Most devoted thumb suckers have their thumb in their mouth all night long, so will power is needed to stop, but that alone is often not enough. Many children will need a physical barrier to prevent them from sucking in their sleep.

We were so proud of our dd for stopping sucking her thumb. She had her thumb in her mouth in her 12 week scan, and she sucked it constantly until she stopped at 8. It was really tough for her to stop, but her jawline was being damaged and her adult teeth were being pushed back.

I agree with SoupDragon that a child needs to be old enough to understand why they need to stop and to take part in the process willingly.

harecare Tue 16-Mar-10 13:53:52

I've looked at this as DD1 is a thumbsucker. I only allow it at bedtime and the only other time she sucks is when she watches tv so I switch it off. I ask her if she wants to wear a brace and she usually takes it straight out, but it is habit more than anything, she seems to need to suck on something - she also was sucking it at 12 week scan.
I put socks on 6 month DD2s hands to stop her getting the same habit. So far so good, although she never even tried to suck it before 3 months unlike DD1.
My plan was to put chilli on her thumb from 3 years, but maybe the thumbuddy to love might be kinder?!

Undercovamutha Tue 16-Mar-10 20:46:22

Thanks everyone. Some great ideas. Didn't do too well stopping DD thumb-sucking today. She was a big grouch all day long so no chance of anything positive - just a 'get through the day' kind of day IYSWIM!
Will start with renewed vigour tomorrow!

ppeatfruit Tue 16-Mar-10 21:48:11

Well, DD1 sucked her thumb from 3 months till 6and a half. Her teeth are straight and beautiful and always have been (she's 30 yrs old now !!)That was also the case with my sister.

DS did not suck anything at all and his senior teeth came through sticking out at the front;he had orthodontics at age 14.

So i would say that dentists don't nec. get everything right and the comfort some DCs get from it is not to be taken lightly.

how would you like yr. glass of wine, cup of tea or whatever crutch you have being removed??

fanjolina Tue 16-Mar-10 22:03:35

I showed my DD (4) pics of people with no thumbs and told her they had fallen off from sucking too much blush

Tortoise Tue 16-Mar-10 22:10:33

I have been thinking about getting these for DD2. But not until school hols as it needs to be worn day and night.

FalafelAtYourFeet Tue 16-Mar-10 22:11:46

If you find an answer can you tell me, I am still an occasional thumb sucker at 29 blush

FalafelAtYourFeet Tue 16-Mar-10 22:12:13

Oh and my teeth are fine grin

SoupDragon Wed 17-Mar-10 10:00:41

Tortoise, you could make that by cutting the fingers off a glove It will only work if she wants to stop as she'll easily be able to remove it. Great as a reminder for a determined child though.

Part of what stuffs up the teeth is the fact that the teeth are never together (ie the mouth is never shut) so the jaws grow differently to compensate. The same effect will happen through "slack jawed yokel" staring at the TV etc, although this won't reshape the palate and pull the teeth forward like thumbsucking does.

DS1 needed the orthodontic treatment because of thumbsucking - it was blindingly obvious that it had caused damage. DS2 needed it because of slack-jawed-yokel but he has had far easier treatment than DS1 because he didn't suck anything (didn't need milk teeth removed for a start).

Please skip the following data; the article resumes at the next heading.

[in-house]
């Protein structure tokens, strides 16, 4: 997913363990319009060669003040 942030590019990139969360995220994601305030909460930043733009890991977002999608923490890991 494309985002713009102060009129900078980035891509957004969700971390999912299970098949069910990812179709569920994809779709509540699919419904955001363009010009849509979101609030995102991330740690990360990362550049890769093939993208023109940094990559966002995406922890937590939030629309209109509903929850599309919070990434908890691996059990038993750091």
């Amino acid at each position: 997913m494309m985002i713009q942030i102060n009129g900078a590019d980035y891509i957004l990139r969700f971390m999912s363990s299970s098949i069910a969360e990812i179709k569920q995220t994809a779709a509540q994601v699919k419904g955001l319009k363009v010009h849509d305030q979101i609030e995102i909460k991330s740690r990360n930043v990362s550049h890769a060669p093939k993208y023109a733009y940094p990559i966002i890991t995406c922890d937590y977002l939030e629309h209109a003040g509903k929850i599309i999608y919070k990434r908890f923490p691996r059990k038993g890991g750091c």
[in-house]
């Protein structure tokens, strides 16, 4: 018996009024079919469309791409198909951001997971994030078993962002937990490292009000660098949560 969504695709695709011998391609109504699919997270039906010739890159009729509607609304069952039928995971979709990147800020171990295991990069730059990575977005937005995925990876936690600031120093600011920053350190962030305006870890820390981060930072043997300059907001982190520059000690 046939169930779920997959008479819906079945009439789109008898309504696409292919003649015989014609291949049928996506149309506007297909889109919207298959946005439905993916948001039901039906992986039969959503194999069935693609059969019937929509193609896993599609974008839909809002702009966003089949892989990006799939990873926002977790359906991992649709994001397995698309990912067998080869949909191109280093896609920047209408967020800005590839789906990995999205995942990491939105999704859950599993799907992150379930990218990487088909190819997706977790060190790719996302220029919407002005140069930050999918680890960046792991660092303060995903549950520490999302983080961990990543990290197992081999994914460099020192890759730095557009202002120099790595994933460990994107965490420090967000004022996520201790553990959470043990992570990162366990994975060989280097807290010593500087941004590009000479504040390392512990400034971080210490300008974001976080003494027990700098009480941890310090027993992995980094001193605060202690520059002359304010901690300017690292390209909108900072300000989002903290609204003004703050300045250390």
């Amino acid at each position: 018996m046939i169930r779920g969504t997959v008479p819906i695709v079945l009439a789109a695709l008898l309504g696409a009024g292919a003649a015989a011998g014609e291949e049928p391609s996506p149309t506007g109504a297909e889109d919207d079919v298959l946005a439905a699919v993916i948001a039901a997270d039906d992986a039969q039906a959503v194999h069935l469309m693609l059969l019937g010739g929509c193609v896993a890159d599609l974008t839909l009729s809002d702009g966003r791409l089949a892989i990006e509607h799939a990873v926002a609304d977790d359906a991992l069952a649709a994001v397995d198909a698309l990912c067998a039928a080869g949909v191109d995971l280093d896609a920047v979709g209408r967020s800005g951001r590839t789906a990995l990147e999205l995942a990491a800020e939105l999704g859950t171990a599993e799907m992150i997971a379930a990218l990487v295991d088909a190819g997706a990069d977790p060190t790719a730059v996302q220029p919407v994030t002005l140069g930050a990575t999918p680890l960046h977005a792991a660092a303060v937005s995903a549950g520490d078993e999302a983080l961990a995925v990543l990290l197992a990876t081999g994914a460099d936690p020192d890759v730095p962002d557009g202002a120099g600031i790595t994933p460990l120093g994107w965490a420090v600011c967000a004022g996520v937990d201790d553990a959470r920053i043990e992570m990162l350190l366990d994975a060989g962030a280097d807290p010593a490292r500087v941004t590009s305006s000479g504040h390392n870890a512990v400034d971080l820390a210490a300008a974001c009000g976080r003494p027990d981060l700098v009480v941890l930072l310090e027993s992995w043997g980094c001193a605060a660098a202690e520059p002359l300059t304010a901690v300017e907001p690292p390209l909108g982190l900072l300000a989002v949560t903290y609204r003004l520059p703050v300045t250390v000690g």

I am extremely p*ssed off that DD started sucking her thumb at the age of 2.7. In only 18 months, she's caused visible damage to her teeth and jaw/chin.

FWIW, the orthodontist could tell from the shape of my face that I'd been a thumbsucker without looking in my mouth. Of course, he had a 50% chance of being right through guesswork but given I'd just seen him predict the state of DS1's teeth and jaws (including measurements) before looking in his mouth, I believe him. It's been a fascinating (if traumatic!) experience but both DSs look more gorgeous as a result

ppeatfruit Wed 17-Mar-10 11:32:04

Yes exactly Falafel!! they 'll ignore you 'cos you're not saying what they want to hear.

Erm HELLO. I think your teeth develop genetically any one listening? grin

Undercovamutha Wed 17-Mar-10 13:33:27

ppeatfruit - I totally agree with you re. removing a crutch. That's why I feel so flaky about the whole thing. I LOVED sucking my thumb, and am not sure anyone could have persuaded me not to tbh. That said, if it did cause me to have the horrendous brace that I had for 3 of my teenage years, then I definitely wish I had stopped earlier!

I know what you're saying re. genetics, but I really do believe that DDs teeth are like they are cos of thumb-sucking. They were perfectly straight when they first came through, and it is only very recently that they have started to protrude.

FalafelAtYourFeet Wed 17-Mar-10 13:38:11

Yes but I have sucked thumb for 29 years and have no trace of overbite, very straight teeth etc. they are a bit overcrowded at the bottom but that is a separate matter!
38 year old dsis is the same, but without the overcrowding. Straight teeth, no braces or anything

So there must be some element of genetics involved, because myself and dsis sucked our thumbs A LOT!

ppeatfruit Wed 17-Mar-10 15:31:10

I would say if in doubt undercovermotha then don't re move her thumb from her mouth because as i said before with my son his teeth stuck out and he never sucked anything!!!Apart from bf of course!!